Aug 15, 2016 | By Tess

A collaborative effort in Beijing, China is hoping to realize what could eventually be the world's largest 3D printed structure. The structure, called the Rise Pavilion, is still currently in progress and is up against Beijing's own 3D printed Vulcan Pavilion, the current holder of the Guinness World Record for world's largest 3D printed structure.

Various groups, including Chinese RISE Education Group, Edelman, DeFacto, and Beijing uCRobotics Technology have been working together to create this 3D printed structure using FDM 3D printing technologies and biodegradable PLA filament. So far, the impressive structure, which resembles a flower from above, has used 1.8 tons of filament (the equivalent of about 600,000 meters), and measures 3.4 meters in height and spans over 100 square meters.

Beijing based uCRobotics, who took take of the 3D printing, reportedly took 45 days to complete the entire print job, which consisted of 3D printing individual hollow blocks, which were then assembled by teams of helpers. The 3D printed structure is made up of five main parts which resemble petals. Each petal, for its part, is made up of a number of blocks, colored black or white, and ranging in size from small, to medium, to large which are stacked on on top of the other. The final structure will be made up of 5370 blocks and is expected to take 6 days for full assembly.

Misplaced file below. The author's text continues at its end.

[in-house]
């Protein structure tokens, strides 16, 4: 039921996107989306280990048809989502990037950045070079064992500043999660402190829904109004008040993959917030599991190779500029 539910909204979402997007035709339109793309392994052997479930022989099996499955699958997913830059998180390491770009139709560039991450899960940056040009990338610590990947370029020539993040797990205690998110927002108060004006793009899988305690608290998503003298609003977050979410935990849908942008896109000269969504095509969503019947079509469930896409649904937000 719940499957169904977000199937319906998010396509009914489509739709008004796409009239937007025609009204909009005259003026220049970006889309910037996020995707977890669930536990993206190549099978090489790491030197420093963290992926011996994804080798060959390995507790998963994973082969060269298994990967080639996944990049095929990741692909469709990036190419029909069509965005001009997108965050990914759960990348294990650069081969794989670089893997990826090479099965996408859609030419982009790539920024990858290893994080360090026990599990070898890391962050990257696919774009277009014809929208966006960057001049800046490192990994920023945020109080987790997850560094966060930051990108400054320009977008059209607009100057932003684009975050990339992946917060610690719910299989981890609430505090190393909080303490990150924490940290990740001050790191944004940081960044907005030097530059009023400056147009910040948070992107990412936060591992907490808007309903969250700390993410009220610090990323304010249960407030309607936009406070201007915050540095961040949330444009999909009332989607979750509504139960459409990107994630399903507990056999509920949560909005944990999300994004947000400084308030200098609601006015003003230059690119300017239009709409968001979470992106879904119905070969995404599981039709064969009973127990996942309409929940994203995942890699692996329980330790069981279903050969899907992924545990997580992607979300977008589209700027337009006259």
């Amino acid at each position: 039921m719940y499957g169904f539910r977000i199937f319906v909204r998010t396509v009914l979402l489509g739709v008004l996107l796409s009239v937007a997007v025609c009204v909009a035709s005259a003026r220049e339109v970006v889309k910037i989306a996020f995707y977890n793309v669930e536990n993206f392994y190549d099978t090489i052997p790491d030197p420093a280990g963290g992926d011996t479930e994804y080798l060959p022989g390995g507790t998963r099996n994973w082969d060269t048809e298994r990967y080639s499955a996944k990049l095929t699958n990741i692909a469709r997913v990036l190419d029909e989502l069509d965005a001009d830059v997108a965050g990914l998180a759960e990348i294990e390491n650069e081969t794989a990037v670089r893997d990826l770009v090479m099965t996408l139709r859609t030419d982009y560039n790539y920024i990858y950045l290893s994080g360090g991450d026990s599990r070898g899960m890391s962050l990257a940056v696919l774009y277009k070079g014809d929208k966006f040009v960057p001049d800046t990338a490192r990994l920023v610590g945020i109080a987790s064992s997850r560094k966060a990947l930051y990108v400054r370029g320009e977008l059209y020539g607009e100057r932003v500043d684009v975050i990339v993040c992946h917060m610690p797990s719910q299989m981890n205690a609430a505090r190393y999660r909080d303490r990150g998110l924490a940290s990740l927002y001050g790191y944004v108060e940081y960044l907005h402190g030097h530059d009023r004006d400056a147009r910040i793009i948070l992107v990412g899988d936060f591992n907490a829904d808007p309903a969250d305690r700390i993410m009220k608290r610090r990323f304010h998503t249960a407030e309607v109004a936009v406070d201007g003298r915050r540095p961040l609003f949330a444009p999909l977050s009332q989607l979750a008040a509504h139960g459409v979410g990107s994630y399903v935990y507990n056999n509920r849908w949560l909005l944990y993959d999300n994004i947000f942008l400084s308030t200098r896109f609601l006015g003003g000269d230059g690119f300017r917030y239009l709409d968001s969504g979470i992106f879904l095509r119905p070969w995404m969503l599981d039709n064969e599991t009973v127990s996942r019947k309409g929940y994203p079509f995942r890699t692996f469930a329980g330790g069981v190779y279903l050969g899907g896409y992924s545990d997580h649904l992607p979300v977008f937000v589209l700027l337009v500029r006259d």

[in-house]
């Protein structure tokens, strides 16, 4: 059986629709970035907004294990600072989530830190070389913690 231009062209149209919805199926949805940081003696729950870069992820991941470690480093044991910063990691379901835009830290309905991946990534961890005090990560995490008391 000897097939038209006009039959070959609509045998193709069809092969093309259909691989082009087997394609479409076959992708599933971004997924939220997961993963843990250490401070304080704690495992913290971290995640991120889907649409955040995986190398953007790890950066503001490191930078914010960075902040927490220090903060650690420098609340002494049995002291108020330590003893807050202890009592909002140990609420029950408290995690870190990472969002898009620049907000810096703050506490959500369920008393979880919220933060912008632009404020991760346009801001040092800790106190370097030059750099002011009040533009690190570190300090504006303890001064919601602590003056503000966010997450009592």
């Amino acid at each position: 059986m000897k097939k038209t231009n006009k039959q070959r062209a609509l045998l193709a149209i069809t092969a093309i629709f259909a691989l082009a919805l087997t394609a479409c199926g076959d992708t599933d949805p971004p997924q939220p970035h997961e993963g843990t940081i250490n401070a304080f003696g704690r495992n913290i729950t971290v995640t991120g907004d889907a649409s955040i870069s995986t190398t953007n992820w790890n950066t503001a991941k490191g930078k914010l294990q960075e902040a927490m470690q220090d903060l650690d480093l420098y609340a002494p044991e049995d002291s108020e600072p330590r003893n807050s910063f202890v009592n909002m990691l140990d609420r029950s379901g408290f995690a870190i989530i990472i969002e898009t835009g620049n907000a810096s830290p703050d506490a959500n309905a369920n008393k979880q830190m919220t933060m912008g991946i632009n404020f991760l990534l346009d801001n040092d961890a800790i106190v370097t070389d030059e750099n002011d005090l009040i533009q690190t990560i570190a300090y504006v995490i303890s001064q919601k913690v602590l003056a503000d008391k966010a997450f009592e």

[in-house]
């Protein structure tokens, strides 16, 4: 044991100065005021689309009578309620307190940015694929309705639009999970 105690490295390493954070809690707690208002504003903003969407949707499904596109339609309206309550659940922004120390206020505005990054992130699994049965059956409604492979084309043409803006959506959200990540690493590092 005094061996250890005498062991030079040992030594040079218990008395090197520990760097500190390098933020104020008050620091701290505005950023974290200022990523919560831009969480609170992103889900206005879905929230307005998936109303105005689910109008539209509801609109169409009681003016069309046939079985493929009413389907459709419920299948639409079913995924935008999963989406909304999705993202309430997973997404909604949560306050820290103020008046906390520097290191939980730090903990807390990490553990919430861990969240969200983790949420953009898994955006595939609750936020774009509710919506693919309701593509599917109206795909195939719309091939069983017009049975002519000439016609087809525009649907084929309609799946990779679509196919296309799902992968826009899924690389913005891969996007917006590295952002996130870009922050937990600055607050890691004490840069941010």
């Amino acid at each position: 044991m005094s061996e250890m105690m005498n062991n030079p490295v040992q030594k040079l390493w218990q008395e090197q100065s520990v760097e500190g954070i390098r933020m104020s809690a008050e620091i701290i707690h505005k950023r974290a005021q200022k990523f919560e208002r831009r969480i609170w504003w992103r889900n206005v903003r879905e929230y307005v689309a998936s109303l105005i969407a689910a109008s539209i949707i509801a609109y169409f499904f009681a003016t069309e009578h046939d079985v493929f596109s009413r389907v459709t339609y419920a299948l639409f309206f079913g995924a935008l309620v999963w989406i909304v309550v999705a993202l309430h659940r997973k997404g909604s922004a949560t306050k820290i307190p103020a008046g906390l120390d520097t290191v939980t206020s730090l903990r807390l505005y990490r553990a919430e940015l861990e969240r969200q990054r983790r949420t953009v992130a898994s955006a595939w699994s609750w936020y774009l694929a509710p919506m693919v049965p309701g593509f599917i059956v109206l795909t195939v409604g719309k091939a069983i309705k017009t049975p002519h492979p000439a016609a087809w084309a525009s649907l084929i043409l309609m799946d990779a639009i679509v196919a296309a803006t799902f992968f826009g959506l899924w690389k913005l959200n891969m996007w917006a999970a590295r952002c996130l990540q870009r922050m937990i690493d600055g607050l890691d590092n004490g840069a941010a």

For those interested in laying their eyes upon this large 3D printed structure, it will be unveiled and presented between August 21st and September 6th at the Longhu Era building in the Daxing District in Beijing. Of course, as the structure is only on display for such a short time, it has been constructed with modularity in mind and can be built and rebuilt by simply removing individual blocks.

Amazingly, to keep the project as eco-friendly as possible and not to let the hours of 3d printing and tons of filament go to waste, the organizers will be giving away blocks from the 3D printed structure to guests when the display is over. The hollow bricks can then be used by guests in their homes as flower vases, or even small lamps. This will not only turn the structure into something new but will get its guests, and especially the younger generations, to think about up-cycling, manufacturing cycles, the potentials of multi-functional goods, and decreasing overall consumption.

The project was initiated by RISE Education, which every year invites students from all over China to come together to think about the future of health, transportation, society, education, design, and more.

 

 

Posted in 3D Printing Application

 

 

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